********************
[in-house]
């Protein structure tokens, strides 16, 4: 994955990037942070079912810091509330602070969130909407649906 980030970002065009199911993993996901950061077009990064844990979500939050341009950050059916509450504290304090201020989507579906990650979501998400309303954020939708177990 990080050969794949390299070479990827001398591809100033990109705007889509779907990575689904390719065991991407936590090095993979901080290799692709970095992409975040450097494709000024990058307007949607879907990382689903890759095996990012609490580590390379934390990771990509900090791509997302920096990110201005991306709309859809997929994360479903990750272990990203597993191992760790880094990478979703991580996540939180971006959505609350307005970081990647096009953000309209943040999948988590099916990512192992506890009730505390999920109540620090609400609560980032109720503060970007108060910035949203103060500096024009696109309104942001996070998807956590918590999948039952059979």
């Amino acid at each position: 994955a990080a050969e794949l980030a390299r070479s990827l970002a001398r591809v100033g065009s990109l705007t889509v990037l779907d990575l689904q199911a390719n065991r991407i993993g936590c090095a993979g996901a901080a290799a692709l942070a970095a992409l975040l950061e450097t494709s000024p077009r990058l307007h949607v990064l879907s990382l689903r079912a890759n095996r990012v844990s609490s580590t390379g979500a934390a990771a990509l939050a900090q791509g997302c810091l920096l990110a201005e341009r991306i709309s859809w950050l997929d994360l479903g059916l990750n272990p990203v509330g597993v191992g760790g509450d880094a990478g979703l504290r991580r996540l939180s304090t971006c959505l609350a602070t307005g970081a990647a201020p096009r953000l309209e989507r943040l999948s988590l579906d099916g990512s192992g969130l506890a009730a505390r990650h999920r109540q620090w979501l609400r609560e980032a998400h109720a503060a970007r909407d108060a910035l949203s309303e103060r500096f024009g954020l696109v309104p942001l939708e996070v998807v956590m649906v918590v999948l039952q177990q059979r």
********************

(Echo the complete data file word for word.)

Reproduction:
[in-house]
């Protein structure tokens, strides 16, 4: 994955990037942070079912810091509330602070969130909407649906 980030970002065009199911993993996901950061077009990064844990979500939050341009950050059916509450504290304090201020989507579906990650979501998400309303954020939708177990 990080050969794949390299070479990827001398591809100033990109705007889509779907990575689904390719065991991407936590090095993979901080290799692709970095992409975040450097494709000024990058307007949607879907990382689903890759095996990012609490580590390379934390990771990509900090791509997302920096990110201005991306709309859809997929994360479903990750272990990203597993191992760790880094990478979703991580996540939180971006959505609350307005970081990647096009953000309209943040999948988590099916990512192992506890009730505390999920109540620090609400609560980032109720503060970007108060910035949203103060500096024009696109309104942001996070998807956590918590999948039952059979």
């Amino acid at each position: 994955a990080a050969e794949l980030a390299r070479s990827l970002a001398r591809v100033g065009s990109l705007t889509v990037l779907d990575l689904q199911a390719n065991r991407i993993g936590c090095a993979g996901a901080a290799a692709l942070a970095a992409l975040l950061e450097t494709s000024p077009r990058l307007h949607v990064l879907s990382l689903r079912a890759n095996r990012v844990s609490s580590t390379g979500a934390a990771a990509l939050a900090q791509g997302c810091l920096l990110a201005e341009r991306i709309s859809w950050l997929d994360l479903g059916l990750n272990p990203v509330g597993v191992g760790g509450d880094a990478g979703l504290r991580r996540l939180s304090t971006c959505l609350a602070t307005g970081a990647a201020p096009r953000l309209e989507r943040l999948s988590l579906d099916g990512s192992g969130l506890a009730a505390r990650h999920r109540q620090w979501l609400r609560e980032a998400h109720a503060a970007r909407d108060a910035l949203s309303e103060r500096f024009g954020l696109v309104p942001l939708e996070v998807v956590m649906v918590v999948l039952q177990q059979r």